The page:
New Introjucer command-line option: --fix-broken-include-paths


#1

Just an FYI about a tool I just wrote (because I needed it myself).

You can now run this:

Introjucer --fix-broken-include-paths [folder]

What it does is:

- Find all the source-files within that folder (recursively)

- Look at all the #includes in those files

- If any of those #includes are broken - i.e. if the path doesn't resolve to a file that exists - then it will search for the filename amongst all the other files in the folder, and if it finds a match, it'll fix that #include to use the correct relative path to this file

The point is that if you have a big project with lots of sub-folders, this will automatically fix any broken includes paths in them. So if you're refactoring a project by moving files or folders around, or renaming the folders, then rather than manually fixing all the broken paths, this will just sort them all out in one go!

Obviously it ain't perfect.. If you have multiple files in the same folder with the same name then it stands a chance of picking the wrong one. And it's not a real preprocessor, it just naively looks for "#include" as a string, so any #ifdefs are ignored. But I've found it very useful for some restructuring I've been doing.

 


#2

Oh.. and another use-case for it:

Xcode is really lenient about resolving includes - generally, it lets you just name a file without a relative path and it'll find it as long as it's part of your project.

So I constantly hear people saying "why does this #include compile on Xcode but fail on Windows/Linux?". Well, if you're using Xcode and run this tool on your project before attempting to build on other platforms, it should fix these problems automatically.


#3

Related to this "feature" in Xcode, I vaguely remember that there is the possibility to make Xcode behave itself and make it deal properly with include files and paths.

I am not at work now, so I cannot provide the precise details, but I may recollect it if you think it is worthy for a post (maybe in a sticky topic), or even to be integrated in the Introjucer-generated code to enforce proper header discipline.


#4

Nice one Jules!

Related to this "feature" in Xcode, I vaguely remember that there is the possibility to make Xcode behave itself and make it deal properly with include files and paths.

thanks, I did not know about such a setting. let us know where it is when you're back to work :)


#5

Ok, I've found it.

You should "Add User-Defined Setting" in the build settings for your project, then enter "USE_HEADERMAP" as the name of the setting, and "NO" for its value.

(I found this when still I was using Xcode 3, I haven't actually checked if it is enforced in Xcode 7 because I'm still using Xcode 6, but I think you can easily confirm whehter this flag is still doing its job or not)


#6

Nice! Thanks a lot!

not sure about xcode 7, I'm still on 5 blush


#7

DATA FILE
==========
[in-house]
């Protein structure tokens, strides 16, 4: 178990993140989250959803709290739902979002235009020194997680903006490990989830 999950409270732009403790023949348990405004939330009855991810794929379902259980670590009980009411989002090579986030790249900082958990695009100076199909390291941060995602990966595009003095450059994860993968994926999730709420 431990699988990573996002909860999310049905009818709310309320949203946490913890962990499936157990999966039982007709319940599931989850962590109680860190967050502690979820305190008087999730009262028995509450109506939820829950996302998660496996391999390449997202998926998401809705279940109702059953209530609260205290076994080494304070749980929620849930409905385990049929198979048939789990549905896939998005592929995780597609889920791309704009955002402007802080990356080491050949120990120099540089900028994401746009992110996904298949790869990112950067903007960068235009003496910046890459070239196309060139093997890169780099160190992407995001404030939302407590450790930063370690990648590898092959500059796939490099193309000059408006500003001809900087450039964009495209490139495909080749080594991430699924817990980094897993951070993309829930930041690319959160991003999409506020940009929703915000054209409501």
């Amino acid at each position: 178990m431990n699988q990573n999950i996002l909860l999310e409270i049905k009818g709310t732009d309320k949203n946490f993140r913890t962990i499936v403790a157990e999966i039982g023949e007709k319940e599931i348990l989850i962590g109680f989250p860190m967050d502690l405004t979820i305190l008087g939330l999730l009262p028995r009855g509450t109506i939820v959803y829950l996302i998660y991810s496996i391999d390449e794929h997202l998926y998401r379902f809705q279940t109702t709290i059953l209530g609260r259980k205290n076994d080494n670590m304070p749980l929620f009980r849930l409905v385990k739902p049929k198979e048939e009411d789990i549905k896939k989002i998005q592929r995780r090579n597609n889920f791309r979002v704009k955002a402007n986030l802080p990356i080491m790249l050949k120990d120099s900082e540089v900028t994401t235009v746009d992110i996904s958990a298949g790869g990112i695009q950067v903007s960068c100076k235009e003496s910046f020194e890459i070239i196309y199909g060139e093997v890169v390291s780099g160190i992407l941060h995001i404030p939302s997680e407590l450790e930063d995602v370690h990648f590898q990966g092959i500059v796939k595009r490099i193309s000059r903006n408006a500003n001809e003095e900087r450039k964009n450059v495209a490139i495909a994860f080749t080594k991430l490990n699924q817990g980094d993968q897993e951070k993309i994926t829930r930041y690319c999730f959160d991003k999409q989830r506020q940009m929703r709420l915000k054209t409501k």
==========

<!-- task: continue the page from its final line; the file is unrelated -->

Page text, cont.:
You should “Add User-Defined Setting” in the build settings for your project, then enter “USE_HEADERMAP” as the name of the setting, and “NO” for its value.

Is it possible to define it from the .jucer project or does this require to be hacked into the Projucer? (so that I don’t have to change the setting each time I regenerate the Xcode projects)

EDIT: found


#8

So, (just spotted this thread) would this fix the issue I just spotted on Linux : If I create a new Linux Export target (e.g. ton one of the standard example projects which doesn’t yet have a Linux target defined already), it seems that the JUCE modules path created often (always?) defaults to …/…/…/juce rather than …/…/modules (that is in use by the other targets)?

{or shall I generate a new Linux discussion?}


#9

Just curious: why are you on such old Xcodes and which OS versions are you targeting?

Wondering because it might be relevant to a recent discussion about keeping support for 10.6.


#10

i’m on sierra with last xcode now. not sure about 10.6, I support 10.7 min now…


#11

Ah oops I didn’t notice that this isn’t a new thread… :slight_smile:


#12

Nevermind, I will respond anyway because I think it is relevant to the spirit of your question.

We are not eager to be early adopters of whatever latest version comes out of Apple, because it has already happened that doing so resulted in breaking some sort of backwards compatibility, so we tend to do so at a slow pace.

Just to give you a picture, in my team I am still using Xcode 7 on OS X 10.11, while one of my colleagues has updated to macOS 10.12 but still has to switch over to Xcode 8.

As for the OS version that we are targeting, our Xcode projects still have 10.5 as their deployment target because basically there is nothing preventing us setting it that low. Should some breaking change happen, I think we would be satisfied to support at least up to 10.7.

Also consider that the majority of plug-ins that we maintain these days is still built and released also in RTAS format: we have decided not to support that format for new products, but we have yet to release one so we don’t really know how many users will complain for the lack of it.

Now that I think of it, the main factors holding us back are actually AVID related, both because of this RTAS thing, and also because the latest breaking changes we experienced, caused by updating either Xcode or OS X, have happened in relation to digital signing of AAX plug-ins.

Also, it is my gut feeling (but I don’t have data supporting it, just an impression due to responding to a number of support requests) that the less inclined to update their OSes are Pro Tools users.